What is a Reverse Mortgage?
A reverse mortgage can help senior homeowners get the funds they need to plan for a more secure retirement. A Home Equity Conversion Mortgage (HECM), commonly known as a reverse mortgage, is a Federal Housing Administration insured loan (FHA). A reverse mortgage enables seniors to access a portion of their home’s equity to obtain tax free1 funds without having to make monthly mortgage payments.2
Some of the key eligibility requirements for a reverse mortgage include the following: the homeowner must be at least 62 or older, live in the home as their primary residence, have sufficient equity in their home, and must meet financial eligibility criteria as established by the Department of Housing and Urban Development (HUD). If you have an existing mortgage, then the balance would need to be paid off using the proceeds from the reverse mortgage. The borrower continues to own the home for the life of the loan and can sell the home at any time.
How Much Can You Get?
The amount of money you can receive is based on the age of the youngest borrower, current interest rates and the lesser of the appraised value of your home, sale price or the maximum lending limit.3 You can receive the loan proceeds in a lump sum, monthly payments or as a line of credit. The funds can be used any way you’d like4 such as for medical care, home repairs, unexpected expenses or you can simply save the money for a rainy day.
Repaying the Loan
The loan typically becomes due when the borrower moves out of the home as their primary residence or passes away. At that time, the borrower or their heirs can choose to repay the reverse mortgage loan and keep the house, or sell the home to repay the loan.
What Is a Caregiver Loan and How Does It Work?
If a reverse mortgage is not the right product for you, then you may want to consider an alternative option called a caregiver loan. This new product was launched earlier this year by a Massachusetts based lender called National Family Mortgage, LLC. “…The Caregiver Mortgage is an intra-family loan that allows family members to pool resources to provide a flexible line of credit that their aging relatives may be able to receive.” Family members can contribute any amount they want each month. For example, one child can contribute $500 each month, while another relative contributes $1,000. Since it’s an intra-family loan, there’s no bank or mortgage involved, but rather, the family members are the bank. The caregiver loan offers a lower interest rate than a reverse mortgage. Unlike a reverse mortgage, with the caregiver loan there’s no insurance premium, and no age or primary residence restriction. Family members are paid back once the parents pass away either by selling the home or by buying each other out. Although the lender does not actually lend the money themselves, “they handle the paperwork needed to assist with the loan being made between family members.”5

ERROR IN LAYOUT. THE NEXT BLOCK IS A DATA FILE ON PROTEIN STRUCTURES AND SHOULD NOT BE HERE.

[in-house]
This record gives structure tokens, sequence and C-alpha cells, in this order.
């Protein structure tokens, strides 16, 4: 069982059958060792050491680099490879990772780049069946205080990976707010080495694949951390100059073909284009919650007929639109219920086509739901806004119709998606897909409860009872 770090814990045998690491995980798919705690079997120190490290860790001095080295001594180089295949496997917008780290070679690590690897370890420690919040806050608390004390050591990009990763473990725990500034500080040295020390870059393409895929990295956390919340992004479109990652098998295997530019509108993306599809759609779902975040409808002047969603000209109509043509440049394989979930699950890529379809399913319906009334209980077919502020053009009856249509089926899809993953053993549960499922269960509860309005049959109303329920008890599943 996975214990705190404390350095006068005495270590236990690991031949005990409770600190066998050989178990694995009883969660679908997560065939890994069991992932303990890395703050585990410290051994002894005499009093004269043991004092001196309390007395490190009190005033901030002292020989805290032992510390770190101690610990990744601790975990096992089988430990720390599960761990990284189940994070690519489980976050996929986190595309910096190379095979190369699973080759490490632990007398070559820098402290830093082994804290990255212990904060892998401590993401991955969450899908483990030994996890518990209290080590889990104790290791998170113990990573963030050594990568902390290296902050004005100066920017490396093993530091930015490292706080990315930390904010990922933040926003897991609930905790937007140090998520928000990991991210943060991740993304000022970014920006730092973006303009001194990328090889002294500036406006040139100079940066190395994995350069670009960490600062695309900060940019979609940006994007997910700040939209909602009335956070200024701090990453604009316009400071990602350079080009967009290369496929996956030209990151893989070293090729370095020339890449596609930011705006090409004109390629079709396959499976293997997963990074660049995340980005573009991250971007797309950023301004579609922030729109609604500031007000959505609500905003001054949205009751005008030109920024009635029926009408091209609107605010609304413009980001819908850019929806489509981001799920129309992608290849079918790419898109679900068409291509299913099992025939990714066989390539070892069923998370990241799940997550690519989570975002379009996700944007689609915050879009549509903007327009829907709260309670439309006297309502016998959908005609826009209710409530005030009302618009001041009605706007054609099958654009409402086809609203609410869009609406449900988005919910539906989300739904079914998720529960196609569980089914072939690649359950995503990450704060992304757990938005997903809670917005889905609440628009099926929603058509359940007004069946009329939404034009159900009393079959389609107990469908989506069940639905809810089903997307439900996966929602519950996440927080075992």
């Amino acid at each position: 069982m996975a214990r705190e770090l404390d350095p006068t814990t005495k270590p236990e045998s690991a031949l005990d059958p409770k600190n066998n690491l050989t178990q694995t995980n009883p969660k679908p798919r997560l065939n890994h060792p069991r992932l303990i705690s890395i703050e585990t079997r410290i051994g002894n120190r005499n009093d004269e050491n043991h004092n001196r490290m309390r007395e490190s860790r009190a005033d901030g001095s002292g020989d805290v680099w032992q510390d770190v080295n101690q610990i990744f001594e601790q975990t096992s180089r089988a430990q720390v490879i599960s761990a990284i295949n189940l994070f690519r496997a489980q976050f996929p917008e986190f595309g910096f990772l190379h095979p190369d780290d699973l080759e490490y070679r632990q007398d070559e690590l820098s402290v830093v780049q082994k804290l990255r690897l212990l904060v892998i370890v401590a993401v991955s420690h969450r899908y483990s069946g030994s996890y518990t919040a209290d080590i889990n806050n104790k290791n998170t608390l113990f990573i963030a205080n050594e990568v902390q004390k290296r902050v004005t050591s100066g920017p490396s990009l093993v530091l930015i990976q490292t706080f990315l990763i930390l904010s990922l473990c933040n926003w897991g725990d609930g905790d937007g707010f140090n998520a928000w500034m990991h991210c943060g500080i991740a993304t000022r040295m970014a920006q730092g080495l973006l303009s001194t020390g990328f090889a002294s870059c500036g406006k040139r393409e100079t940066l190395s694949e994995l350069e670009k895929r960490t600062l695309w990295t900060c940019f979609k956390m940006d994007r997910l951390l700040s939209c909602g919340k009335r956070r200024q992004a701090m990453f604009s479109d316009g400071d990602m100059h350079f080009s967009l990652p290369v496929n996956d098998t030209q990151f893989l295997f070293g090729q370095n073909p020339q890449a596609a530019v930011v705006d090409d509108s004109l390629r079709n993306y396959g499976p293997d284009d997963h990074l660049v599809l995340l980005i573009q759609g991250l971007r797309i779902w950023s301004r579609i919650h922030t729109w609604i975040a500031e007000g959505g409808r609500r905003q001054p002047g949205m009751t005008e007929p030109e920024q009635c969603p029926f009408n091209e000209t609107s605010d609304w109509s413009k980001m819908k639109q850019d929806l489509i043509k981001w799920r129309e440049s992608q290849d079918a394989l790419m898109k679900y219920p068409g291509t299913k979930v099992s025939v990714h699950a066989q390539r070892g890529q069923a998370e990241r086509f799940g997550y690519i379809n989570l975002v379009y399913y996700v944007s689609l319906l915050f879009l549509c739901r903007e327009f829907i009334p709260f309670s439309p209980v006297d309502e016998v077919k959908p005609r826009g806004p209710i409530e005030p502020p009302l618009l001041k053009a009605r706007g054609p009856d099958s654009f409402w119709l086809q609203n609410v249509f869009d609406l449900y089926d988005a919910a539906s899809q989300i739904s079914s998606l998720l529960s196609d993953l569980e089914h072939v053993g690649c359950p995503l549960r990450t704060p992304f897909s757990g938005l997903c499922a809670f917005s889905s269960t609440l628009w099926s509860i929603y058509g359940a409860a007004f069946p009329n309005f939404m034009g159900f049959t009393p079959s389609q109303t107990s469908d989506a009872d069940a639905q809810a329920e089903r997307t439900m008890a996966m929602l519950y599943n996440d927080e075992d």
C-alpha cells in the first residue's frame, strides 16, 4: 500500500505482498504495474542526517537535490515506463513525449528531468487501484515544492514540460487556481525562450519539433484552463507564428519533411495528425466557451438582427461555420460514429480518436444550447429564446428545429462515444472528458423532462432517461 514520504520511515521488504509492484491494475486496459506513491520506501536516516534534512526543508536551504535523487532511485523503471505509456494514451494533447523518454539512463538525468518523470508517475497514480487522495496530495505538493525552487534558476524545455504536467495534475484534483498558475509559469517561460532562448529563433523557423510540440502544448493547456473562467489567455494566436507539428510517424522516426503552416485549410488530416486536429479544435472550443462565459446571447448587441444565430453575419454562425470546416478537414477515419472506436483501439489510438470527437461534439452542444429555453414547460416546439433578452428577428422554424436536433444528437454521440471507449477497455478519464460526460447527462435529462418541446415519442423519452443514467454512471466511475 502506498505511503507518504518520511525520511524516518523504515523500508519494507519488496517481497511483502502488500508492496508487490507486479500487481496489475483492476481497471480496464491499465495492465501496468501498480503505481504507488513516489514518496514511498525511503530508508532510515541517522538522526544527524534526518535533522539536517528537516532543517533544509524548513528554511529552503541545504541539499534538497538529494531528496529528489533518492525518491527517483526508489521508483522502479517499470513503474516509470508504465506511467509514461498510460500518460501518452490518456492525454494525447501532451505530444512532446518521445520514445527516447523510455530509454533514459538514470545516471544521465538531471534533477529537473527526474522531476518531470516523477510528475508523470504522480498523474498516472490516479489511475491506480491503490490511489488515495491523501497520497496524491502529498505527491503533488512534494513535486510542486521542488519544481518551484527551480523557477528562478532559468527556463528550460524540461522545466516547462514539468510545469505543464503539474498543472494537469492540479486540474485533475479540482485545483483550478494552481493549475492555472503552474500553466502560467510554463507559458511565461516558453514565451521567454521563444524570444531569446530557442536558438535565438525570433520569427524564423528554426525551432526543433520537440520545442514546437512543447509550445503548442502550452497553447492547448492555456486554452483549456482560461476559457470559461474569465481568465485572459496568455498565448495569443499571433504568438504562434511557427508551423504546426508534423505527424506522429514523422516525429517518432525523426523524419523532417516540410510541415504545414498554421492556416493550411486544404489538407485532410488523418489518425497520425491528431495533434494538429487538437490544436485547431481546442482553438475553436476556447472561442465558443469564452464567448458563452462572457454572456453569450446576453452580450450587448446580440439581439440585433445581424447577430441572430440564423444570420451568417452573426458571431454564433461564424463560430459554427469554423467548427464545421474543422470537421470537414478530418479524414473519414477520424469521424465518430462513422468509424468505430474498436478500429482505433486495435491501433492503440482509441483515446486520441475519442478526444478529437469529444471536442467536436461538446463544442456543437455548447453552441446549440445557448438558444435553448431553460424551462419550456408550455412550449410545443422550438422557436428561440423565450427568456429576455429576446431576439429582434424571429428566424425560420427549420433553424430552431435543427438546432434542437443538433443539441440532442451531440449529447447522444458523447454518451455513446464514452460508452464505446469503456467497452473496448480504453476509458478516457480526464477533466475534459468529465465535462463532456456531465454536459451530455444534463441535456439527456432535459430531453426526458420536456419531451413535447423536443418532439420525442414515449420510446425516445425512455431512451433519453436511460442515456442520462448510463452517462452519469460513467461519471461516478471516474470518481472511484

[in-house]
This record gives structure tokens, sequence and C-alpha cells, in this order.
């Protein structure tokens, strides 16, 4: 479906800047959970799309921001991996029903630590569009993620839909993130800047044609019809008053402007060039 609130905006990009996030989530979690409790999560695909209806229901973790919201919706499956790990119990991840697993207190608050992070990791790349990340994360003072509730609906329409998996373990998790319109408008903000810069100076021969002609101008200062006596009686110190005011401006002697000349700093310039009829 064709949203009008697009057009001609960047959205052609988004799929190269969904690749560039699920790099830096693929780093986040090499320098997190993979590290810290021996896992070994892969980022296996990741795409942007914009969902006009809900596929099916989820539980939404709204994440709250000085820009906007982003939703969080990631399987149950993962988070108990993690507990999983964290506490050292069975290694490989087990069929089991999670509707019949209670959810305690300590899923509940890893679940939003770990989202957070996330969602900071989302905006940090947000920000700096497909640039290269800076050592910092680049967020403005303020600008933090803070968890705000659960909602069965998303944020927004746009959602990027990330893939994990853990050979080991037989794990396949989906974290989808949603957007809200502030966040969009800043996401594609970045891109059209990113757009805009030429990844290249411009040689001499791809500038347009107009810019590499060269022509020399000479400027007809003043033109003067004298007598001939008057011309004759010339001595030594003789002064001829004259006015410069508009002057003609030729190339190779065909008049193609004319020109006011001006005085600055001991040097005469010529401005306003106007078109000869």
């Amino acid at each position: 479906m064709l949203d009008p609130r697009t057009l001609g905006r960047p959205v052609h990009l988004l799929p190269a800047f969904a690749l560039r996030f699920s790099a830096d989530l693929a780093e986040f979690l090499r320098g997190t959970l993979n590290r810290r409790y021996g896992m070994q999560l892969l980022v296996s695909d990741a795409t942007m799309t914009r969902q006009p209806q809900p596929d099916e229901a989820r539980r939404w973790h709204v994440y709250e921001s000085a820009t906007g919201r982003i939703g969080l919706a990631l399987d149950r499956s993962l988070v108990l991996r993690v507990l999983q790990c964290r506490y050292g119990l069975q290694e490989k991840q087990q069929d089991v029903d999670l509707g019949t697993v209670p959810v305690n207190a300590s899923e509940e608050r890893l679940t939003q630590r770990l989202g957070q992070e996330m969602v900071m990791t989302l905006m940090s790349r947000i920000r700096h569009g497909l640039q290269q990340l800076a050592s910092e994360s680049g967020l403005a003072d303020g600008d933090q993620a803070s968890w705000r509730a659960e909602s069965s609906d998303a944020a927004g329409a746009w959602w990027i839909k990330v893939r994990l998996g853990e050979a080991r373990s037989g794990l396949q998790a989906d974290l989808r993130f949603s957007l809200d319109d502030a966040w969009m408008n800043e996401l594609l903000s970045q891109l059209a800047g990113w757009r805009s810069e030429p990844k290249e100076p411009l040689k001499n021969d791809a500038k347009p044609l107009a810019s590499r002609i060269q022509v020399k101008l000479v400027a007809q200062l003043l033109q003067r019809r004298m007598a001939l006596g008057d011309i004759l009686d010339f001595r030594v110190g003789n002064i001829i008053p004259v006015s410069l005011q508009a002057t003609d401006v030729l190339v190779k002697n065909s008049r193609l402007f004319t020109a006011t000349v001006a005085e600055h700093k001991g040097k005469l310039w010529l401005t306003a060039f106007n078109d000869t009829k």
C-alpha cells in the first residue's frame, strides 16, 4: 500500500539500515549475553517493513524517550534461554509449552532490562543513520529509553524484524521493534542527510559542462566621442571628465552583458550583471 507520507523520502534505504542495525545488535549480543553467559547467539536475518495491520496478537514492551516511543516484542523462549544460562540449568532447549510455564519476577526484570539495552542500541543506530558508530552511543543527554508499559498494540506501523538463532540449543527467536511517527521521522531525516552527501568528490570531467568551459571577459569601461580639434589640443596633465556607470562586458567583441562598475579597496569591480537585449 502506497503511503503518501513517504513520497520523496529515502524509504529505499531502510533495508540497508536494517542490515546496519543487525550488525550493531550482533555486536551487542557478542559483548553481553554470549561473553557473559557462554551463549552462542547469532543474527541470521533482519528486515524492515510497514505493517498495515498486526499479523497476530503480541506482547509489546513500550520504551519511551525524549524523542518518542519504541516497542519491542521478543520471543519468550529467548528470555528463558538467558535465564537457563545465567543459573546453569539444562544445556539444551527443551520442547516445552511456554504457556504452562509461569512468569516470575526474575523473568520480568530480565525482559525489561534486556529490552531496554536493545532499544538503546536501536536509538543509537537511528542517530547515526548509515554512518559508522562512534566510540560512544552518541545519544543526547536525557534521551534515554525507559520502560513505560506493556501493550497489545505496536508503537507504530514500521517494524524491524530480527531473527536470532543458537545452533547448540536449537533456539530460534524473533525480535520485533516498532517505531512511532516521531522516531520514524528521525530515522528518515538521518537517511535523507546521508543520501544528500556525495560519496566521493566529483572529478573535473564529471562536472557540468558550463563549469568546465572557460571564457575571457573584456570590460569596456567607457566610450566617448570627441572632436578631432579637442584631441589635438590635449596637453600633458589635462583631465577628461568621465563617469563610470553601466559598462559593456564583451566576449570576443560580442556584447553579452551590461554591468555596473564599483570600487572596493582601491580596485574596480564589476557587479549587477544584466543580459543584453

There are some potential disadvantages with this new product however, that would need to be addressed. For example, what happens if family members are suddenly unable to make their monthly contribution? Furthermore, what if a contributing family member passes away or the senior homeowner loses their home?5
Choosing the product that’s right for you really depends on your particular situation and your retirement goals. It’s also a good idea to discuss your options with a trusted financial advisor.
If you’d like to learn more about reverse mortgages or want to find out if you’re eligible, please use our Reverse Mortgage Calculator or call 800-218-1415.
1 Consult your financial advisor and appropriate government agencies for any effect on taxes or government benefits.
2 You must live in the home as your primary residence, continue to pay required property taxes, homeowners insurance and maintain the home according to Federal Housing Administration requirements.
3 The funds available to you may be restricted for the first 12 months after loan closing, due to HECM requirements.
4 You may need to set aside additional funds from loan proceeds to pay for taxes and insurance.
5 Forbes: Reverse Mortgages Vs. ‘Caregiver Loans’ – reversemortgagedaily.com, by Jason Oliva, 12/15/15, http://reversemortgagedaily.com/2015/12/15/forbes-reverse-mortgages-vs-caregiver-loans/.
Author: Meredith Manz